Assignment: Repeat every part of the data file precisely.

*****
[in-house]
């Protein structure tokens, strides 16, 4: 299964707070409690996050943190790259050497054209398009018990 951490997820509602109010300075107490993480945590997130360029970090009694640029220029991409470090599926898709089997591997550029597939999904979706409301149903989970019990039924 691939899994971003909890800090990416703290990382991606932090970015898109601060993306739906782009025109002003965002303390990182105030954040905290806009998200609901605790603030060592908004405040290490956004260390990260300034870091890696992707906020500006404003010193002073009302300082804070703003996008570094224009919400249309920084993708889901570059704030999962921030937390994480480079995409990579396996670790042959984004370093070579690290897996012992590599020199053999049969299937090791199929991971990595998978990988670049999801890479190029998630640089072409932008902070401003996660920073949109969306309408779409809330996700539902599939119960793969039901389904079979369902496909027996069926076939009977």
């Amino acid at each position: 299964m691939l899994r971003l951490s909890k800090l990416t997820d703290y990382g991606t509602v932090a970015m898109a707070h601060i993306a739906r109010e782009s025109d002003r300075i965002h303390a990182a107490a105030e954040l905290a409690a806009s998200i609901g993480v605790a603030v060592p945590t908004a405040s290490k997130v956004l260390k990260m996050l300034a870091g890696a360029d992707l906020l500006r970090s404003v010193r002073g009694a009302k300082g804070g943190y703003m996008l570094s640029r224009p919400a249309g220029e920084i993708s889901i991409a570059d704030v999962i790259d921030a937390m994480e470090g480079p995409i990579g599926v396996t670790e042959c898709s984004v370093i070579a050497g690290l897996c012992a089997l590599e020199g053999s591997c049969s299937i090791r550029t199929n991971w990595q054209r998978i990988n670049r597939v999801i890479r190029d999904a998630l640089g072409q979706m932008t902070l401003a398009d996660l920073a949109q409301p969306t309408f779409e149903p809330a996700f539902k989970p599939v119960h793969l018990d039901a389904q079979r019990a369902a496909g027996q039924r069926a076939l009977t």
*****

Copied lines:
[in-house]
């Protein structure tokens, strides 16, 4: 299964707070409690996050943190790259050497054209398009018990 951490997820509602109010300075107490993480945590997130360029970090009694640029220029991409470090599926898709089997591997550029597939999904979706409301149903989970019990039924 691939899994971003909890800090990416703290990382991606932090970015898109601060993306739906782009025109002003965002303390990182105030954040905290806009998200609901605790603030060592908004405040290490956004260390990260300034870091890696992707906020500006404003010193002073009302300082804070703003996008570094224009919400249309920084993708889901570059704030999962921030937390994480480079995409990579396996670790042959984004370093070579690290897996012992590599020199053999049969299937090791199929991971990595998978990988670049999801890479190029998630640089072409932008902070401003996660920073949109969306309408779409809330996700539902599939119960793969039901389904079979369902496909027996069926076939009977």
């Amino acid at each position: 299964m691939l899994r971003l951490s909890k800090l990416t997820d703290y990382g991606t509602v932090a970015m898109a707070h601060i993306a739906r109010e782009s025109d002003r300075i965002h303390a990182a107490a105030e954040l905290a409690a806009s998200i609901g993480v605790a603030v060592p945590t908004a405040s290490k997130v956004l260390k990260m996050l300034a870091g890696a360029d992707l906020l500006r970090s404003v010193r002073g009694a009302k300082g804070g943190y703003m996008l570094s640029r224009p919400a249309g220029e920084i993708s889901i991409a570059d704030v999962i790259d921030a937390m994480e470090g480079p995409i990579g599926v396996t670790e042959c898709s984004v370093i070579a050497g690290l897996c012992a089997l590599e020199g053999s591997c049969s299937i090791r550029t199929n991971w990595q054209r998978i990988n670049r597939v999801i890479r190029d999904a998630l640089g072409q979706m932008t902070l401003a398009d996660l920073a949109q409301p969306t309408f779409e149903p809330a996700f539902k989970p599939v119960h793969l018990d039901a389904q079979r019990a369902a496909g027996q039924r069926a076939l009977t």